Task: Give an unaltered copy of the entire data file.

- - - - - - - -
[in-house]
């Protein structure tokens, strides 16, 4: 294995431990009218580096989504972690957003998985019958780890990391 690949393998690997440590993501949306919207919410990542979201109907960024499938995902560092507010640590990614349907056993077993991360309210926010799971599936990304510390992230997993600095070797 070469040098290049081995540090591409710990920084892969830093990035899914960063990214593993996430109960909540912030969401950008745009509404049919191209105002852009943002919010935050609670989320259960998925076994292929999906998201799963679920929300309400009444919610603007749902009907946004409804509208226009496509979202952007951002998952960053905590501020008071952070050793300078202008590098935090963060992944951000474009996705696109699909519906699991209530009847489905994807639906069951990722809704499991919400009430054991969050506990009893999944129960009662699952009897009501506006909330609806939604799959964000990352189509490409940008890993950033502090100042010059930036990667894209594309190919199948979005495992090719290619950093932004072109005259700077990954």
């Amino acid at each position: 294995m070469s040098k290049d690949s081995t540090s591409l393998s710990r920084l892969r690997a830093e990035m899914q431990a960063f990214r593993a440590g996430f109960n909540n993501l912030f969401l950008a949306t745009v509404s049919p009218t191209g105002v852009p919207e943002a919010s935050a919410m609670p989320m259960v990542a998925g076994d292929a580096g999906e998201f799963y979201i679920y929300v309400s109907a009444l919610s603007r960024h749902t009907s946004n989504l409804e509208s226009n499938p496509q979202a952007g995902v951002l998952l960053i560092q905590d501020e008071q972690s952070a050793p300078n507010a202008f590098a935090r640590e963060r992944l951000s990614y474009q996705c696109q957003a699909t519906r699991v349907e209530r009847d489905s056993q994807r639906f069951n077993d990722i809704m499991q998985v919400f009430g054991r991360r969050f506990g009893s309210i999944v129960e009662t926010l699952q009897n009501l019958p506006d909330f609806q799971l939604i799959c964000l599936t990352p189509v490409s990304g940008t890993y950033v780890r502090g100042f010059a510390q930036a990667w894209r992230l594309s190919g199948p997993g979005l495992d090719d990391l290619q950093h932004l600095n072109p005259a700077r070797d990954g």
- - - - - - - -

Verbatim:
[in-house]
């Protein structure tokens, strides 16, 4: 294995431990009218580096989504972690957003998985019958780890990391 690949393998690997440590993501949306919207919410990542979201109907960024499938995902560092507010640590990614349907056993077993991360309210926010799971599936990304510390992230997993600095070797 070469040098290049081995540090591409710990920084892969830093990035899914960063990214593993996430109960909540912030969401950008745009509404049919191209105002852009943002919010935050609670989320259960998925076994292929999906998201799963679920929300309400009444919610603007749902009907946004409804509208226009496509979202952007951002998952960053905590501020008071952070050793300078202008590098935090963060992944951000474009996705696109699909519906699991209530009847489905994807639906069951990722809704499991919400009430054991969050506990009893999944129960009662699952009897009501506006909330609806939604799959964000990352189509490409940008890993950033502090100042010059930036990667894209594309190919199948979005495992090719290619950093932004072109005259700077990954």
């Amino acid at each position: 294995m070469s040098k290049d690949s081995t540090s591409l393998s710990r920084l892969r690997a830093e990035m899914q431990a960063f990214r593993a440590g996430f109960n909540n993501l912030f969401l950008a949306t745009v509404s049919p009218t191209g105002v852009p919207e943002a919010s935050a919410m609670p989320m259960v990542a998925g076994d292929a580096g999906e998201f799963y979201i679920y929300v309400s109907a009444l919610s603007r960024h749902t009907s946004n989504l409804e509208s226009n499938p496509q979202a952007g995902v951002l998952l960053i560092q905590d501020e008071q972690s952070a050793p300078n507010a202008f590098a935090r640590e963060r992944l951000s990614y474009q996705c696109q957003a699909t519906r699991v349907e209530r009847d489905s056993q994807r639906f069951n077993d990722i809704m499991q998985v919400f009430g054991r991360r969050f506990g009893s309210i999944v129960e009662t926010l699952q009897n009501l019958p506006d909330f609806q799971l939604i799959c964000l599936t990352p189509v490409s990304g940008t890993y950033v780890r502090g100042f010059a510390q930036a990667w894209r992230l594309s190919g199948p997993g979005l495992d090719d990391l290619q950093h932004l600095n072109p005259a700077r070797d990954g």